Shoaib Akhtar lashes out at BBC for referring Mohammad Amir as 'spot-fixer'

Shoaib Akhtar lashes out at BBC for referring Mohammad Amir as ‘spot-fixer’

Mohammad Amir
Mohammad Amir of Pakistan celebrates taking the wicket of Marcus Trescothick. (Photo by Mitchell Gunn/Getty Images)

Earlier this week, Pakistan pacer Mohammad Amir had been referred as the “Spot-fixer” on the BBC website after picking 3 wickets on his first-class return in England. Fans and some of the cricketers have found BBC’s ‘spot-fixer’ jibe at Mohammad Amir in poor taste. The young Pakistan paceman, who was banned from international cricket for five years for spot-fixing at Lord’s in 2010. He is all set to make his comeback to Test cricket in the upcoming series starting July 14.

Mohammad Amir took 3 for 36 in 11 overs in a practice game against Somerset in Taunton. BBC came up with a headline, ‘Spot-fixer Amir Takes Three Wickets on Return’. The BBC headline angered the England player Ravi Bopara, who is Amir’s teammate in Pakistan Super League team, Karachi Kings.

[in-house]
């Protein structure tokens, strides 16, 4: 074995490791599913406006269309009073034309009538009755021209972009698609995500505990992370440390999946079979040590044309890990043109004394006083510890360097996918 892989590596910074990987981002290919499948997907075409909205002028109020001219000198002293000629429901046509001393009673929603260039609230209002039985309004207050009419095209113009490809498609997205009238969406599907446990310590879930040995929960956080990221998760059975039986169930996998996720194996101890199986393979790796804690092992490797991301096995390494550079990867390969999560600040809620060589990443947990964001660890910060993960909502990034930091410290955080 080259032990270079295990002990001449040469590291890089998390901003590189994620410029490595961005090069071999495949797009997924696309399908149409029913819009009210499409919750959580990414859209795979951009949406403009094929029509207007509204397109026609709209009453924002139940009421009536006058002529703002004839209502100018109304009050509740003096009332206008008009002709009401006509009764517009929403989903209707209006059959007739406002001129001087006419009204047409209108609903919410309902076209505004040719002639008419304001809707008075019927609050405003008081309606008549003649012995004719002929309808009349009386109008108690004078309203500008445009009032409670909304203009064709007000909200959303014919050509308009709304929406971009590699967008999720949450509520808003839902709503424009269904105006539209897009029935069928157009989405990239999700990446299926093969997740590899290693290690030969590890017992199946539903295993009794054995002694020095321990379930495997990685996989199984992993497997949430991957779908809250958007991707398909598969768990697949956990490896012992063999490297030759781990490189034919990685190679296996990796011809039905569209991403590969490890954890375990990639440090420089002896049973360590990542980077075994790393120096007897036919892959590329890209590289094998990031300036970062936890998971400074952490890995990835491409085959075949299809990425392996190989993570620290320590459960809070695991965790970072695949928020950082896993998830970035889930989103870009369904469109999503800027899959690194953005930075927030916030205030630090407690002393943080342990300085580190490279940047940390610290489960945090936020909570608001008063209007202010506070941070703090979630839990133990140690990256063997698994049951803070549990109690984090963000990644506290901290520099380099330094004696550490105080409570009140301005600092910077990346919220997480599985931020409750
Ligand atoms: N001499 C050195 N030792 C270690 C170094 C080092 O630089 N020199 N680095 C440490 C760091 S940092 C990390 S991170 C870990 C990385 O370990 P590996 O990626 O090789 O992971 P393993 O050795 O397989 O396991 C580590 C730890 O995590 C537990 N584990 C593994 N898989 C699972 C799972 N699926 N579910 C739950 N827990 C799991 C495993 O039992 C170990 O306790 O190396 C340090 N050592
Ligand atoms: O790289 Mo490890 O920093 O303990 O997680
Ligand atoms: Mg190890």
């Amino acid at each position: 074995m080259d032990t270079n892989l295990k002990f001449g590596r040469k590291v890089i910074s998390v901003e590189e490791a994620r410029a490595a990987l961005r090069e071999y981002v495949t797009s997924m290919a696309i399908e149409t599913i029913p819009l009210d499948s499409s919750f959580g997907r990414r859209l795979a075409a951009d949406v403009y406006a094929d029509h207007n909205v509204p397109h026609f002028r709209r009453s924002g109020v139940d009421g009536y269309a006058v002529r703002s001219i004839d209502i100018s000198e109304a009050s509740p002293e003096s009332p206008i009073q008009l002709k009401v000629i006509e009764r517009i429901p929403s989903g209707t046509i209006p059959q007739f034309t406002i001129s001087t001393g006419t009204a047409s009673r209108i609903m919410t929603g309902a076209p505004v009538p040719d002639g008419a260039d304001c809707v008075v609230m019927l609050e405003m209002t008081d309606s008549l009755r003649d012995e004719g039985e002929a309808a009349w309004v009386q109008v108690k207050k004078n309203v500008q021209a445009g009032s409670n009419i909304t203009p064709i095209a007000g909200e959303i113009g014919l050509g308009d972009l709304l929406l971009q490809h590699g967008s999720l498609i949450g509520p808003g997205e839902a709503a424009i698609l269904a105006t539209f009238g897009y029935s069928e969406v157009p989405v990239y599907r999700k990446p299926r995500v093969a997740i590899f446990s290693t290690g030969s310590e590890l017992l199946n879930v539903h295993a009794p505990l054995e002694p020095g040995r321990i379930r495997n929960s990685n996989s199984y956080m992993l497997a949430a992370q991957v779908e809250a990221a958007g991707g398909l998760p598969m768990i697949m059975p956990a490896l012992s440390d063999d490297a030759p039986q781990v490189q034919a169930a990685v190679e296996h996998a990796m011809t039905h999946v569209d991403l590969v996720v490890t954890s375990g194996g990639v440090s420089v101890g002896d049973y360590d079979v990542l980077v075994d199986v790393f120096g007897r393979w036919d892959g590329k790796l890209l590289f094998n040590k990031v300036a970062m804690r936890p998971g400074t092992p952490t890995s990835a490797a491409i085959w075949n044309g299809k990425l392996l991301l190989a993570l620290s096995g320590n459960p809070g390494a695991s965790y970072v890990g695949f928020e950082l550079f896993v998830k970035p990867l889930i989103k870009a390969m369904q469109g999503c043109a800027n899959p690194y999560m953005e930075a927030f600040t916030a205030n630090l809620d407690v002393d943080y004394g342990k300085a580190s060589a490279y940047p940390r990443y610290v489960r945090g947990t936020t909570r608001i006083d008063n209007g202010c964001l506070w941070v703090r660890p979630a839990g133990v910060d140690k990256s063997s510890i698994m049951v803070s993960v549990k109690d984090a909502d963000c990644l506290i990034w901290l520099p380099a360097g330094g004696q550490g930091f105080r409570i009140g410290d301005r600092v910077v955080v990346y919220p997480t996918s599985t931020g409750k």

Former Pakistan pacer, Shoaib Akhtar wrote in his column for ABPLive. “I think it was in poor taste. I cannot understand that after Amir has gone through his share of punishments and turmoil why would you like to stereotype him as ‘spot-fixer’.”

“Media as an important stakeholder should help him move on as well rather than dumping him in the darkness of his forgetful past… the idea was to kill the sin and not the sinner.”

Also read – Mohammad Amir’s Lord’s return sickens me: Graeme Swann

“I won’t be surprised if there are few more controversies in the lead-up. I am confident that Pakistan team is wise enough not to get sucked in by any of that. They should focus on the job at hand and care about the scorelines rather than the headlines,” concluded Akhtar.

Earlier in the press conference, Pakistan captain Misbah-ul-Haq also pledged his full support to Mohammad Amir. “He’s got the best chance to prove himself out in the middle, and he doesn’t need to worry about what’s happening with thousands of spectators saying something. He just has to focus on what’s going on in the middle.” Misbah said.